In December 2019, Sir Amyas Morse published a report setting out his recommendations on the loan charge policy and its implementation. One recommendation was to exclude from charge any loans made before 9 December 2010, and also loans made between 9 December 2010 and 5 April 2016 where “reasonable disclosure” of the loans was made.
By the time this recommendation was made many people had already reached a settlement with HMRC which included these years, based on the legislation and published guidance as it stood at the time. In some circumstances, a refund may be due, but is there a downside to claiming that refund?
When looking to tax ‘disguised remuneration’ paid by way of a loan HMRC potentially has three separate bites at the cherry.
First, when the payments were allocated (or loans received). Under the current settlement terms, HMRC looks to settle the income tax/NIC at this historic date, which might be at a lower tax rate than today.
Second, a charge arises when the loans are written off or distributed by the trustees. This is normally several years later and potentially at higher rates of tax. However, if tax is paid via a settlement at step 1 no further tax will be due.
The opportunity for the third bite was created when the loan charge was introduced. If settlement, or the intention to settle, had not been reached with HMRC, or if the loans had not been repaid on or before 5 April 2019, then loans outstanding at that date were to be treated as income and a charge would arise. If the loans were subsequently written off, or distributed, any tax already paid to HMRC would be offset against the loan charge.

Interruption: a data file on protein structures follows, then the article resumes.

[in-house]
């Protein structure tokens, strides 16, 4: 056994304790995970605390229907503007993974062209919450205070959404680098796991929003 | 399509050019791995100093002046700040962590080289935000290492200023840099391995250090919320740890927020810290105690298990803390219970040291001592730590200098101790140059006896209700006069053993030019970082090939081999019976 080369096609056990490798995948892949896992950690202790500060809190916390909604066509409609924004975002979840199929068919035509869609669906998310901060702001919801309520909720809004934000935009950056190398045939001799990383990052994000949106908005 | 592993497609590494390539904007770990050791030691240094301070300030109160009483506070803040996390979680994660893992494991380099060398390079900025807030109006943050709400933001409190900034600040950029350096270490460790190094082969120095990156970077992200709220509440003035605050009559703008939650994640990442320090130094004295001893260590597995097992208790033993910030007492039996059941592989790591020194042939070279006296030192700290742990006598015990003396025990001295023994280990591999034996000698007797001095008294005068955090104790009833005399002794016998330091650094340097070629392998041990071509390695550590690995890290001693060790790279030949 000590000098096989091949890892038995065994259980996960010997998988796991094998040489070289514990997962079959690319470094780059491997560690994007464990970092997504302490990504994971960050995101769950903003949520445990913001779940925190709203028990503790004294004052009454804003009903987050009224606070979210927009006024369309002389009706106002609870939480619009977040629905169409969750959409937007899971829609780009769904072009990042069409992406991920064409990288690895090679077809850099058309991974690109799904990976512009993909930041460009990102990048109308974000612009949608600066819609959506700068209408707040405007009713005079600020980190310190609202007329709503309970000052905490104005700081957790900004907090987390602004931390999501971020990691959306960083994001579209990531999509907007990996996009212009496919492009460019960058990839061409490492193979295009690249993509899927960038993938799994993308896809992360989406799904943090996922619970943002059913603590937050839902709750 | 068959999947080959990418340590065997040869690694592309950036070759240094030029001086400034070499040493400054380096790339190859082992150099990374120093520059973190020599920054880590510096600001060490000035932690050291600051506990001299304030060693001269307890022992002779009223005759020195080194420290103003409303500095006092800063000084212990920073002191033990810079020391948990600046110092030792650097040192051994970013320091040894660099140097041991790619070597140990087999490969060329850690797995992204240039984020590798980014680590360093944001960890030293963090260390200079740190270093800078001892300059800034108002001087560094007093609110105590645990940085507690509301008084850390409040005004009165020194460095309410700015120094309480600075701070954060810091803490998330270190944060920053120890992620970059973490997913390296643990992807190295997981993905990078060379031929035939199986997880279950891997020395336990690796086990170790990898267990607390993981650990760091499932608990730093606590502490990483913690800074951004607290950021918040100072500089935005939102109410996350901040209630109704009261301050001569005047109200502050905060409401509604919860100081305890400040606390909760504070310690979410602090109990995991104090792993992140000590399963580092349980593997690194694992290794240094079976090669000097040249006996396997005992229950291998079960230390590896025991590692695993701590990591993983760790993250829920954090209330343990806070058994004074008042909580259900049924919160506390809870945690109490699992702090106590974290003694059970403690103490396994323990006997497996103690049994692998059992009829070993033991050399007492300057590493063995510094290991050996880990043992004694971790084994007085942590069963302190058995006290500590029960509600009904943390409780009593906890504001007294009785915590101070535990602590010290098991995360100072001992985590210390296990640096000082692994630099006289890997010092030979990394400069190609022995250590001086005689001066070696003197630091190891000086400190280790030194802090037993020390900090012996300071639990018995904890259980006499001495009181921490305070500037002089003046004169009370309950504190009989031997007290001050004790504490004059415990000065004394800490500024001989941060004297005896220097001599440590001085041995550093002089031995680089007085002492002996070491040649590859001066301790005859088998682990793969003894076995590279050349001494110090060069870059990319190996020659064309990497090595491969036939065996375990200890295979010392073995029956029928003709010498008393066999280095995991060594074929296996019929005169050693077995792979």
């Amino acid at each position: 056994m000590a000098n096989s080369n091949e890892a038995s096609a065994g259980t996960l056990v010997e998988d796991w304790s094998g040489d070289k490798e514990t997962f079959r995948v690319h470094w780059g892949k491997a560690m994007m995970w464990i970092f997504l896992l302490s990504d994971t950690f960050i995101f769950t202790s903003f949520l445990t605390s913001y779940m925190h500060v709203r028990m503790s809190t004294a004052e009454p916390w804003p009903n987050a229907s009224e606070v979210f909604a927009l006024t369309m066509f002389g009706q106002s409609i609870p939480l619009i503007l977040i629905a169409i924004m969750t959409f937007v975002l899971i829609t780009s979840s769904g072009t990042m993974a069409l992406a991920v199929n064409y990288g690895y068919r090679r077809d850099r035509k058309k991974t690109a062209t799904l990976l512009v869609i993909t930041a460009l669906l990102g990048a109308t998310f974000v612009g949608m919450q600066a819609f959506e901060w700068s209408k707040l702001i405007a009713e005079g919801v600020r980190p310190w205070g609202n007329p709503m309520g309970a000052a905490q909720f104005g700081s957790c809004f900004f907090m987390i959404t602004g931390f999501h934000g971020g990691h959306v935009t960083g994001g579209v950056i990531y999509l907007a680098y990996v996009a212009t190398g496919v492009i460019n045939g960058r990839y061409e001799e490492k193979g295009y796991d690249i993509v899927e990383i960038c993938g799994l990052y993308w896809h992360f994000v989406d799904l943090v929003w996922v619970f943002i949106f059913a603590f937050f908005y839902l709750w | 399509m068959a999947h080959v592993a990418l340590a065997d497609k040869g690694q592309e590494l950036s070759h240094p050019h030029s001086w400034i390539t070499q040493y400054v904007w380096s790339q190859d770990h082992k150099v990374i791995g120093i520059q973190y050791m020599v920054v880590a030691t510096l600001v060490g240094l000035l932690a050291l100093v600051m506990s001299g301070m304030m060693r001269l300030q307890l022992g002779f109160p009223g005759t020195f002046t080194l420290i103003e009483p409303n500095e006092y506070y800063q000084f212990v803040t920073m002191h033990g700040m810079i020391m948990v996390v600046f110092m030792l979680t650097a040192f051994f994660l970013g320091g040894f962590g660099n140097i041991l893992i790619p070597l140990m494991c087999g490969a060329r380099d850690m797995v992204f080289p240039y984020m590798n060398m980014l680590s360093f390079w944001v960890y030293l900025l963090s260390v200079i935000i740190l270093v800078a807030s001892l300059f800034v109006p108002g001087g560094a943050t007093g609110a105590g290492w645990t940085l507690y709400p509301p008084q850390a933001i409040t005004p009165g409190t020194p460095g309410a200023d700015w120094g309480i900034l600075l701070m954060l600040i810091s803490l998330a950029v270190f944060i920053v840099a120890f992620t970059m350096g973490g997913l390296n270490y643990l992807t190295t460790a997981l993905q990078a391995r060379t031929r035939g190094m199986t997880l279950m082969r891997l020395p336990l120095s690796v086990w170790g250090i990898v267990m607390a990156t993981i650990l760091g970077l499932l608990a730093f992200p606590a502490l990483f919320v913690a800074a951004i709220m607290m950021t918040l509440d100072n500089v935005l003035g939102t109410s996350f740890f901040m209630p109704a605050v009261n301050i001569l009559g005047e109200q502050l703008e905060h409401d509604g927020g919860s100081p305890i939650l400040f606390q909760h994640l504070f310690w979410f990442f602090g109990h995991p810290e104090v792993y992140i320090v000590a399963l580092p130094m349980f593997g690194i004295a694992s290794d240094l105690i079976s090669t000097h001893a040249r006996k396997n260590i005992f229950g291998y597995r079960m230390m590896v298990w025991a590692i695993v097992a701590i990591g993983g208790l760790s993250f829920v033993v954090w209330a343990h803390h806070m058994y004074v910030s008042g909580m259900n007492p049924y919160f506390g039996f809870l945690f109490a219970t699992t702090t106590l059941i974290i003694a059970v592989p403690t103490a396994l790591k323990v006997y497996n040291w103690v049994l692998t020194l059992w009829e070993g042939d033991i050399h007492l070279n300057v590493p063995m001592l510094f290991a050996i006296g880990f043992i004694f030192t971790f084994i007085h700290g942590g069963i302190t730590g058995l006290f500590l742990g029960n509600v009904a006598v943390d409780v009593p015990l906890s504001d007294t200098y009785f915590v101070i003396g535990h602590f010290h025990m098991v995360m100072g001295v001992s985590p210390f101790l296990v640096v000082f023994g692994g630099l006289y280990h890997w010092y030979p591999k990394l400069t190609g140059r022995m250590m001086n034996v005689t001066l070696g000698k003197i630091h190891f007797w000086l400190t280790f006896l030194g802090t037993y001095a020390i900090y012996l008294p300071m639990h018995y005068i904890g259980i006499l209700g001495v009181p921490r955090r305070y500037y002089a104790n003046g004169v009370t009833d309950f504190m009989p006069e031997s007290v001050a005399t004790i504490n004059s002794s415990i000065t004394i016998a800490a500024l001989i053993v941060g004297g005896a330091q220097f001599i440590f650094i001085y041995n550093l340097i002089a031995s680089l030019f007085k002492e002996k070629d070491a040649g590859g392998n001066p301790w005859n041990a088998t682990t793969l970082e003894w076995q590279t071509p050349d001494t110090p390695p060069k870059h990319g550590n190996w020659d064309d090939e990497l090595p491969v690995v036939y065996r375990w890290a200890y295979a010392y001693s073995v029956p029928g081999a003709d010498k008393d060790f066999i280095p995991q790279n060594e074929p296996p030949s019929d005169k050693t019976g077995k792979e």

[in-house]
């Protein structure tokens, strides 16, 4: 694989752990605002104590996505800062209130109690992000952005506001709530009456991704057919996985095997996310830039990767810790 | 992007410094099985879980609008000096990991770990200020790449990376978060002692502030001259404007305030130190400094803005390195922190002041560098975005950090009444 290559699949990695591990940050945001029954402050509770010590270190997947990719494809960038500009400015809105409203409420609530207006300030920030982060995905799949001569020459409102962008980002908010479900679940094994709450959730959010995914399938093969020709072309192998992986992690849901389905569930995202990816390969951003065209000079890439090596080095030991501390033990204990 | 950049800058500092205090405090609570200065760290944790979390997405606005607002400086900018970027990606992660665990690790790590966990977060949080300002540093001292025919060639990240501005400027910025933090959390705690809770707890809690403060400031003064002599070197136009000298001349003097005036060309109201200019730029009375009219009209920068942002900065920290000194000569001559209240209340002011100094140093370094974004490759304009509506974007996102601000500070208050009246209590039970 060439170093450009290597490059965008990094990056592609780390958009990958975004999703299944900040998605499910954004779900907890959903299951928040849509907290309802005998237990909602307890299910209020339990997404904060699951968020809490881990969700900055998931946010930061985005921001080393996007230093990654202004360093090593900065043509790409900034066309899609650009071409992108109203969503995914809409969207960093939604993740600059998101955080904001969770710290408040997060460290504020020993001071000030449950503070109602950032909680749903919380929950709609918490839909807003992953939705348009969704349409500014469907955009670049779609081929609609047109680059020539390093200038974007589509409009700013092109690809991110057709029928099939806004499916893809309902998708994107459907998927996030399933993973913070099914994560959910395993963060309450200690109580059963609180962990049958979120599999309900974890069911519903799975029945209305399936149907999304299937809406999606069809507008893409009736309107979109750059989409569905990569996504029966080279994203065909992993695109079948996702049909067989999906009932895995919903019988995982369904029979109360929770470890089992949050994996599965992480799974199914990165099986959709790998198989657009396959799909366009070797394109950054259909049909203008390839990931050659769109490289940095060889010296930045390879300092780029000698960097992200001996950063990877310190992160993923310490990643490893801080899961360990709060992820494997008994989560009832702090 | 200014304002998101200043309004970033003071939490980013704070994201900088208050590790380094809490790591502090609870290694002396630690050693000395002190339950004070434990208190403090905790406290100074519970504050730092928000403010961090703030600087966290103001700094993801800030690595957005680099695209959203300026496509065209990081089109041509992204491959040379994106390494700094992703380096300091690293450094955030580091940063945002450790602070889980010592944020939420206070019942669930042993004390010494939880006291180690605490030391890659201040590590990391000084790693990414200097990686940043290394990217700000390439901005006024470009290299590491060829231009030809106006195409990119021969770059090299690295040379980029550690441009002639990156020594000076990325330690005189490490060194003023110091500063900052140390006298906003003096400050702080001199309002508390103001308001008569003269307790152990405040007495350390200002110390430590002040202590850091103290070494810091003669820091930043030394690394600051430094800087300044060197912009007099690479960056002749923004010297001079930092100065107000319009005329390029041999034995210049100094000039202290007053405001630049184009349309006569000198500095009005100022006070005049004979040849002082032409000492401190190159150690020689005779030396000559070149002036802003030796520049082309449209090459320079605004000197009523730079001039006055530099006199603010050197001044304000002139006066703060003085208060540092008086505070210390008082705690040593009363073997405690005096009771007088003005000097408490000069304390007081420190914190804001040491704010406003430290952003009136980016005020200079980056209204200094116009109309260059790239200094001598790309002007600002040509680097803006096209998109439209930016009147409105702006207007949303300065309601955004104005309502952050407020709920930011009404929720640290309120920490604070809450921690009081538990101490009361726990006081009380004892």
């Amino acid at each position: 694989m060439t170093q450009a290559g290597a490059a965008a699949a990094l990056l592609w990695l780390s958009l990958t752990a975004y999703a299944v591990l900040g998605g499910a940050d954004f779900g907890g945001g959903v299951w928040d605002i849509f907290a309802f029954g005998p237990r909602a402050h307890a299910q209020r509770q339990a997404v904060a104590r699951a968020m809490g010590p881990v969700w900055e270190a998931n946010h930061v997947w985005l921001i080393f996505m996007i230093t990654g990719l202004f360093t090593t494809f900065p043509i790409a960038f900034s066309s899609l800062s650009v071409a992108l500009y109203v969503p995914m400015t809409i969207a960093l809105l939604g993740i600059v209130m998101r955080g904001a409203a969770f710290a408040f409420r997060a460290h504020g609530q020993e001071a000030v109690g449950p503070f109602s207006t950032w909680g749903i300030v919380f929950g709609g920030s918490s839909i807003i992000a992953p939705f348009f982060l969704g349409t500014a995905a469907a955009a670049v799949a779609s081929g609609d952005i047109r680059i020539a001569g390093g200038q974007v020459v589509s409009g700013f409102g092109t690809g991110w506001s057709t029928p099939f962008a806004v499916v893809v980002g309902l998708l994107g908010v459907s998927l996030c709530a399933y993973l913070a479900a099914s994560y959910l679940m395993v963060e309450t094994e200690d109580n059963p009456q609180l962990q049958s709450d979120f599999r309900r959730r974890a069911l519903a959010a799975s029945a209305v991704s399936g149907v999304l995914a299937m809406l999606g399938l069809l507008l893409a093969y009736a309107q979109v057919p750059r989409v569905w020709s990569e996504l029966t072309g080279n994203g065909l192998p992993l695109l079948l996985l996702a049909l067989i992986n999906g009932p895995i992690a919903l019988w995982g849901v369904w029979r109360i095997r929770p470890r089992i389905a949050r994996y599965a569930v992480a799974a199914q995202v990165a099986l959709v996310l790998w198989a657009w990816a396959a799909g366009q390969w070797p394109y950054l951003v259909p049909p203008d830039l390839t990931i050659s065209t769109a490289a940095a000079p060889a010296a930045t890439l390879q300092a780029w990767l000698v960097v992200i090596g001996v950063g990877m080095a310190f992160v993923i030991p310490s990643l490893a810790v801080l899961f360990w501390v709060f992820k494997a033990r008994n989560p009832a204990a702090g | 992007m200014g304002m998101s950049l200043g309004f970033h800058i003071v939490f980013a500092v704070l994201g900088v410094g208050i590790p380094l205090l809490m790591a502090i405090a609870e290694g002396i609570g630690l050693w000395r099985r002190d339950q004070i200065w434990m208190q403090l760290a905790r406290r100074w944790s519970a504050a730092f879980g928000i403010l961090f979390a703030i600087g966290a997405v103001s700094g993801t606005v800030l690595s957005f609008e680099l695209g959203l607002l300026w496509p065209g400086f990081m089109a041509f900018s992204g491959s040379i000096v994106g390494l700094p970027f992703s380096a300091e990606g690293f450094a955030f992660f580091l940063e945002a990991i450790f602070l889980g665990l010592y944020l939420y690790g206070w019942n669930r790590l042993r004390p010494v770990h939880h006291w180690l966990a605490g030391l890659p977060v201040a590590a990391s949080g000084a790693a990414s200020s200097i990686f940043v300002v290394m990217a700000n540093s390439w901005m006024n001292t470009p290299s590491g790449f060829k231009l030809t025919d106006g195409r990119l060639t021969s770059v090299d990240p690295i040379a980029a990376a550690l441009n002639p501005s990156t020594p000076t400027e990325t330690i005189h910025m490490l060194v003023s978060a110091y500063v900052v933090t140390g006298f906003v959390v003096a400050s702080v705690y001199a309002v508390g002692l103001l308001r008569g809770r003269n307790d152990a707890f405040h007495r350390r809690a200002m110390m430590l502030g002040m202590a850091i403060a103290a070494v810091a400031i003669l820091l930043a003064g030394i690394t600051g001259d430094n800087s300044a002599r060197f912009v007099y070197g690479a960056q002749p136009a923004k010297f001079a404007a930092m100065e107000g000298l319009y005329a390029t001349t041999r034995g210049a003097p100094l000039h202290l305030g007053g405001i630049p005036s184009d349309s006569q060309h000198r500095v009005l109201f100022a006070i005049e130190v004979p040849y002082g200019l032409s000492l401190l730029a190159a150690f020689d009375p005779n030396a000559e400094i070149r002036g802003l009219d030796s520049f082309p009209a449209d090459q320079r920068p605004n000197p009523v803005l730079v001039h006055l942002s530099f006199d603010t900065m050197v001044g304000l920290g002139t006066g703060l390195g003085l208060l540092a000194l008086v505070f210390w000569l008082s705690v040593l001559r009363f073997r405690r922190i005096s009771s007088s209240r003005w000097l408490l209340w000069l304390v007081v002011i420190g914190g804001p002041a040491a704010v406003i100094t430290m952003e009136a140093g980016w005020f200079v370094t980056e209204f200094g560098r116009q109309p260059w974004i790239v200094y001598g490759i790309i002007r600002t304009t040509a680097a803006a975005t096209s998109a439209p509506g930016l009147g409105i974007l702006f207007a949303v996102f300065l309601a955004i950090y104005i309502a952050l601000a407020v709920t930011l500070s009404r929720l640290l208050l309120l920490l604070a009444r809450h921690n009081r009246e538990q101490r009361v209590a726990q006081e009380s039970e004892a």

Sir Amyas Morse’s recommendation meant that for some, the third bite no longer applied. However, if the taxpayer had previously reached settlement with HMRC, it might have been agreed that the loans would be written off post-settlement triggering the second tax charge. If a refund is requested by the taxpayer, the tax paid via the settlement is no longer available as a set-off against this charge.
We approached HMRC for urgent clarification on these refunds but have been advised that further guidance may not be published for some weeks. HMRC estimates that around 1,000 individuals and 1,000 employers could be entitled to refunds. Before taxpayers rush to claim a refund or spend any amounts already received, they should consider whether this will result in HMRC gaining a larger bite of the tax cherry than under the settlement.